Monday, December 1, 2014
Saturday, November 1, 2014
Chilon plays a minor -- but important -- role in my novel: The Olympic Charioteer.
Wednesday, October 1, 2014
Monday, September 1, 2014
Friday, August 1, 2014
Tuesday, July 1, 2014
Sunday, June 1, 2014
Thursday, May 1, 2014
The dramatic decline in the
Spartiate population between Thermopylae (480 BC) and Leuktra (371) has often
been cited as the cause of Sparta’s political decline as well. At Thermopylae,
a full call-up of all citizens over the age of 20 and under the age of 55,
enabled Sparta to field an army of 6,000 citizens (Spartiates) – not counting perioikoi
or helots. Yet at Leuktra, when again there was a full call-up of 35 age cohorts,
the Spartan army consisted of only 700 citizens.
The Great Earthquake of 464, on the other hand, is an event which allegedly took 20,000 lives in Sparta alone, and its role in Sparta’s decline needs to be re-examined. The accounts of the earthquake are nothing if not dramatic. Pliny claims only five houses were left standing, and there are less credible tales of youths surviving because they ran out of a gymnasium to chase a hare, while the army was saved by being marched out in time. While the details may be hard to credit, I think it is safe to say the earthquake was catastrophic without, notably, impacting the strength of the army.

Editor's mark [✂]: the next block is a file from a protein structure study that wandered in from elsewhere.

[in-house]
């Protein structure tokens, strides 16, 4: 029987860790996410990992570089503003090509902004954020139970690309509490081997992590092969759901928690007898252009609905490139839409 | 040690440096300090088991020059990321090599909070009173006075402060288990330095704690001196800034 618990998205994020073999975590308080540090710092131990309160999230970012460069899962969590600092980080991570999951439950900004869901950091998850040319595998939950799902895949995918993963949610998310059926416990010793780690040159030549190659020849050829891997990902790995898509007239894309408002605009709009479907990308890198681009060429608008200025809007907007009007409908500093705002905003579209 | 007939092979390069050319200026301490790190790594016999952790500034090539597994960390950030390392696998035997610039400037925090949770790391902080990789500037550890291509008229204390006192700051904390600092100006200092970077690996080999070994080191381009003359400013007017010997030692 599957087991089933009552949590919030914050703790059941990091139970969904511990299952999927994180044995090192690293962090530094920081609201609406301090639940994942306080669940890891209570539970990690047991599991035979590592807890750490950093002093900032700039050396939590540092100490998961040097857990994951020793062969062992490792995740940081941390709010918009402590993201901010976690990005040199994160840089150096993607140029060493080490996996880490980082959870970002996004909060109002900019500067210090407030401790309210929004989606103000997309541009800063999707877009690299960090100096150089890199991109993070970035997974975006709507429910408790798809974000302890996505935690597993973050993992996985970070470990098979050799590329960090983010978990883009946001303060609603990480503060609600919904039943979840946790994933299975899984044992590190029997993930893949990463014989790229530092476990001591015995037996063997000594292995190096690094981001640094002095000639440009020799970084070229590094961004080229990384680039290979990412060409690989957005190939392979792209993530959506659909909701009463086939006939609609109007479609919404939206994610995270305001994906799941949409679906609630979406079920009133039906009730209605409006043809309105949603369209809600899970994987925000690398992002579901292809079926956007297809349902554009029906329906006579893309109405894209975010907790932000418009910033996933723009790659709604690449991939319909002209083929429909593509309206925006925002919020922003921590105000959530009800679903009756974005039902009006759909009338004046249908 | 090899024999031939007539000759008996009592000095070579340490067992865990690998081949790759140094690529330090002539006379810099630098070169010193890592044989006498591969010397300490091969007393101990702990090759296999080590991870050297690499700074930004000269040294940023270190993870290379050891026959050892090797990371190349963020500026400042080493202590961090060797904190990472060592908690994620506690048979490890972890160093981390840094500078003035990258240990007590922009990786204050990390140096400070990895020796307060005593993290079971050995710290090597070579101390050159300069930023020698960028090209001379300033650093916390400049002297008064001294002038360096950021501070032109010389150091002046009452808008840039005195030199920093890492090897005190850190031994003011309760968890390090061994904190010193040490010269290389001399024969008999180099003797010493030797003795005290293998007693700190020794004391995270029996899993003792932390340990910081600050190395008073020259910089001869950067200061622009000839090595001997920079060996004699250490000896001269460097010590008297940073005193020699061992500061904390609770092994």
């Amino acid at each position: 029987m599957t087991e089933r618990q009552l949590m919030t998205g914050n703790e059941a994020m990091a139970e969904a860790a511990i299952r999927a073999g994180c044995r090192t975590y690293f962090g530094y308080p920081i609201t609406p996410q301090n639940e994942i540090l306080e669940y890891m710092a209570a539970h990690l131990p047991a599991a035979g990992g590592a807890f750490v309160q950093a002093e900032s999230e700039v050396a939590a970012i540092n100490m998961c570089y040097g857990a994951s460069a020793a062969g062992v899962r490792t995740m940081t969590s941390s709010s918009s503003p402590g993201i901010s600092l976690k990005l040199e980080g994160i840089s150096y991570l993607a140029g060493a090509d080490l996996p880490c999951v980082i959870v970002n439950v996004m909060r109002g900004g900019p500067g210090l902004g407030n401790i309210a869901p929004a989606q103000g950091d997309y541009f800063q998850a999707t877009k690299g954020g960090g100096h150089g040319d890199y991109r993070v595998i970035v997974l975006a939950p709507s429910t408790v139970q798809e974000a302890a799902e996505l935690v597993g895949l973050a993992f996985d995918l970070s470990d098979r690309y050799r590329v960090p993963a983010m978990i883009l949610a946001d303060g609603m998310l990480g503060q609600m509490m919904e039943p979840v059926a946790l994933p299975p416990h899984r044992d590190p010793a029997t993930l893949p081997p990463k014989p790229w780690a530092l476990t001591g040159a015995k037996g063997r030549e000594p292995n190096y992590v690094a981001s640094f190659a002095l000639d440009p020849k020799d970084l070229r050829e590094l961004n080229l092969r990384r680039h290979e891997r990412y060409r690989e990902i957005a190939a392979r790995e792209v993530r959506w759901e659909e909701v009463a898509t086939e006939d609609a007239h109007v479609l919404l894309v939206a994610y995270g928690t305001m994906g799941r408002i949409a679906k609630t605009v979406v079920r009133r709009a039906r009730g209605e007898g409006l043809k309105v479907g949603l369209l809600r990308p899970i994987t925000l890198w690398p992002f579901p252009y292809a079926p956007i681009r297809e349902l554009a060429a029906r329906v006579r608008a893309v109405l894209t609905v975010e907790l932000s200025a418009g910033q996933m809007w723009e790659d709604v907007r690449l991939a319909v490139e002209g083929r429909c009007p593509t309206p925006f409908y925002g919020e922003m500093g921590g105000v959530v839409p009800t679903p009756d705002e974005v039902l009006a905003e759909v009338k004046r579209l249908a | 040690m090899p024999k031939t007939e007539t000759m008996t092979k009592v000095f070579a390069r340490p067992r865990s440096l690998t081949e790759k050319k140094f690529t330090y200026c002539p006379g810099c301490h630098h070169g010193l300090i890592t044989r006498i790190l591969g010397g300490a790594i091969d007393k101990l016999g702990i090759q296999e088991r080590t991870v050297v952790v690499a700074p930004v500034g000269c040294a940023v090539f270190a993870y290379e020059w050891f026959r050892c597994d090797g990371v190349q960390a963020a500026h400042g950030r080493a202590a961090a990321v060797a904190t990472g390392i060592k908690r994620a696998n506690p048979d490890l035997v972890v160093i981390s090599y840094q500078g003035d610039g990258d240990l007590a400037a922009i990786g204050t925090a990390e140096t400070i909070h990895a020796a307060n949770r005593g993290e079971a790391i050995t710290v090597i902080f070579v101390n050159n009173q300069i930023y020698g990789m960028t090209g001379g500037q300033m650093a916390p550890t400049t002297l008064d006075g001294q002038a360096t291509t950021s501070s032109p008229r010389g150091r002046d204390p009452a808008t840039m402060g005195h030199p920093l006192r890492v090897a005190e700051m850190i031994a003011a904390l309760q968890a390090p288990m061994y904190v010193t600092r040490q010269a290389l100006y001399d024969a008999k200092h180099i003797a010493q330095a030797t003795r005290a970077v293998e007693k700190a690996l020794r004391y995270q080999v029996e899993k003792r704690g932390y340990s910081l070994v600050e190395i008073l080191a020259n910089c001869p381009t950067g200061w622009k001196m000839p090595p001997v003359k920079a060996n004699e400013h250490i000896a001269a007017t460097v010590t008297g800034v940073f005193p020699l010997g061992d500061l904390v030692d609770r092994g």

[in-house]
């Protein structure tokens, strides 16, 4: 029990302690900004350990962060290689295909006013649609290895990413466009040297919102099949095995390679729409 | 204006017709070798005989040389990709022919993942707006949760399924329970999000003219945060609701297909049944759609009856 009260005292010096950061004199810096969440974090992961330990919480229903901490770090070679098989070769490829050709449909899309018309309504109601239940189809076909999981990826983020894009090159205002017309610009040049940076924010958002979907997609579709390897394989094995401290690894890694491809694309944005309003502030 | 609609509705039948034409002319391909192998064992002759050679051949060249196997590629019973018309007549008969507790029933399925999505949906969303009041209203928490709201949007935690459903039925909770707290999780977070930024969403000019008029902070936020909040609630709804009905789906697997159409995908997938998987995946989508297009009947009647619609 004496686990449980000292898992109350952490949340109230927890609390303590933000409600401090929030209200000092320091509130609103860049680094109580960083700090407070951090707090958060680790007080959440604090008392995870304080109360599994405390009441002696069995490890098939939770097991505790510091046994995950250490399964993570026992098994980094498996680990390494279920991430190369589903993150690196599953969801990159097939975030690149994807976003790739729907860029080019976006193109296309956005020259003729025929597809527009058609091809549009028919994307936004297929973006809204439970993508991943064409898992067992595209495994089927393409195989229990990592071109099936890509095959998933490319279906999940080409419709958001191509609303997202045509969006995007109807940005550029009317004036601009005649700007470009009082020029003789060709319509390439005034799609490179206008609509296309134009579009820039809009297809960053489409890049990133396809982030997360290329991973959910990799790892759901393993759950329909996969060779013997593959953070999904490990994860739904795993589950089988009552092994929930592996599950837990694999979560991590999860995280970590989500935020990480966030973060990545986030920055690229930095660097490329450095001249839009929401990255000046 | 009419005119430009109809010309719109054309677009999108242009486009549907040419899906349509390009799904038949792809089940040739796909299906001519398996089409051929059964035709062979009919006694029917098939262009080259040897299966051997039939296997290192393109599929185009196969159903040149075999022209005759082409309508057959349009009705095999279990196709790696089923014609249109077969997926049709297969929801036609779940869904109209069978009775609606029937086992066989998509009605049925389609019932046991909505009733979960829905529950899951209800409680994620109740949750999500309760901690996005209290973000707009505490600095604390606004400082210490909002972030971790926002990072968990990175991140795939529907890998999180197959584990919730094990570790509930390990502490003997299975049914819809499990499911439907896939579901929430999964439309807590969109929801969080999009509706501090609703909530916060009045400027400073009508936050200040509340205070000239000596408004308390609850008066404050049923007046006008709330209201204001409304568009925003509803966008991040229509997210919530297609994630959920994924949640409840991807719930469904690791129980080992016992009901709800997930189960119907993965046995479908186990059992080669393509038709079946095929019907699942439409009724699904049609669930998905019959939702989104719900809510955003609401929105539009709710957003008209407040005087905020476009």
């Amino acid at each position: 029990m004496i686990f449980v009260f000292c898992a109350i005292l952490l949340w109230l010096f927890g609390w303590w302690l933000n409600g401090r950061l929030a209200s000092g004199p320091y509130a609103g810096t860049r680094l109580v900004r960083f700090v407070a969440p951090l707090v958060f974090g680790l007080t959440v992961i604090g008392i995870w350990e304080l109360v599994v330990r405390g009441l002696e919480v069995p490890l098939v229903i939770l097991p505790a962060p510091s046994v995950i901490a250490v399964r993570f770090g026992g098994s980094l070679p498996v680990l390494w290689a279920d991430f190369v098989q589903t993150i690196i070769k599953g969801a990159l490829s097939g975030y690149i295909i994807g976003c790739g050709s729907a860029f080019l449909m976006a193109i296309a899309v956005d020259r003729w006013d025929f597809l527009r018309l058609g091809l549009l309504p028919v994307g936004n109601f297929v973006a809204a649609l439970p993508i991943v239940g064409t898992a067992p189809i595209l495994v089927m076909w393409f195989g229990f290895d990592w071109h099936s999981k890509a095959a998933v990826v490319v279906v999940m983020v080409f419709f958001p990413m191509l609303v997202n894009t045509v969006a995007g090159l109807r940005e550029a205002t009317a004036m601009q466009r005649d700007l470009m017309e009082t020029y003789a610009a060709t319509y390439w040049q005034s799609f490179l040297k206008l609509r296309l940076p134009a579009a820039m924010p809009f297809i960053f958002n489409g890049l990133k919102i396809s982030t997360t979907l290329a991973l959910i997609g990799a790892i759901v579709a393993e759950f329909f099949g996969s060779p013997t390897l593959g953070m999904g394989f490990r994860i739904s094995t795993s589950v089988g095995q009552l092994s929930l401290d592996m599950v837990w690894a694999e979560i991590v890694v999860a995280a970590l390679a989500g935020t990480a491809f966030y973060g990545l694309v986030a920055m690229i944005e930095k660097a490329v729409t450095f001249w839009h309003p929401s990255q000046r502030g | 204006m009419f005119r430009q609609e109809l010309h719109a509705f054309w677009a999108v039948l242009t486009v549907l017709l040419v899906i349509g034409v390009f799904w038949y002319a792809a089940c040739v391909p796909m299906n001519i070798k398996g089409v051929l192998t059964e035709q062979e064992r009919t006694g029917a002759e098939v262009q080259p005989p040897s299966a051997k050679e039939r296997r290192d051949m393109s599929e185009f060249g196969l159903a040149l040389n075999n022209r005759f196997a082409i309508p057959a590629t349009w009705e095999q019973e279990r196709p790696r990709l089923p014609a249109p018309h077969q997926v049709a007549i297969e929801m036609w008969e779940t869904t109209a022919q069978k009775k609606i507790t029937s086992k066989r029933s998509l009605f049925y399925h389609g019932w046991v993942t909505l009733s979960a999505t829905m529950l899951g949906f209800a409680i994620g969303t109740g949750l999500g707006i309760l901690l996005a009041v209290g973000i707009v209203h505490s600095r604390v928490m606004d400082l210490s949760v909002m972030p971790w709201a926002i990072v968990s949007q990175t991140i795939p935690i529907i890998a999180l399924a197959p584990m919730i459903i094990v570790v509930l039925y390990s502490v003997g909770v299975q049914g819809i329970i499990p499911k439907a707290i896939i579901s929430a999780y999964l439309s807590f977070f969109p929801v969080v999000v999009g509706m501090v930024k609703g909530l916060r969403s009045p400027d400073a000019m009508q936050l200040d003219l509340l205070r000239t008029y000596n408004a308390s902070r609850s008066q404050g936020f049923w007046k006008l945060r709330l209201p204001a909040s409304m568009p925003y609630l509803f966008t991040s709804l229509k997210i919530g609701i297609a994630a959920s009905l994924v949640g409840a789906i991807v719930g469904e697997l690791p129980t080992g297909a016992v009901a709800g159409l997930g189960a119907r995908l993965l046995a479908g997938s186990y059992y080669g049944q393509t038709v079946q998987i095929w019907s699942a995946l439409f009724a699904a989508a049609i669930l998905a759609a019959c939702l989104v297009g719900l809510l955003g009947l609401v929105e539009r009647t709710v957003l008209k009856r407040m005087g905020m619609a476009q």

(2) Stephen Hodkinson, Property and Wealth in Classical Sparta, The Classical Press of Wales, London, 2000.
(3) Thomas Figueira, “Population Patterns in Late Archaic and Classical Sparta,” Transactions of the American Philological Association 116 (1986), pp.165-213.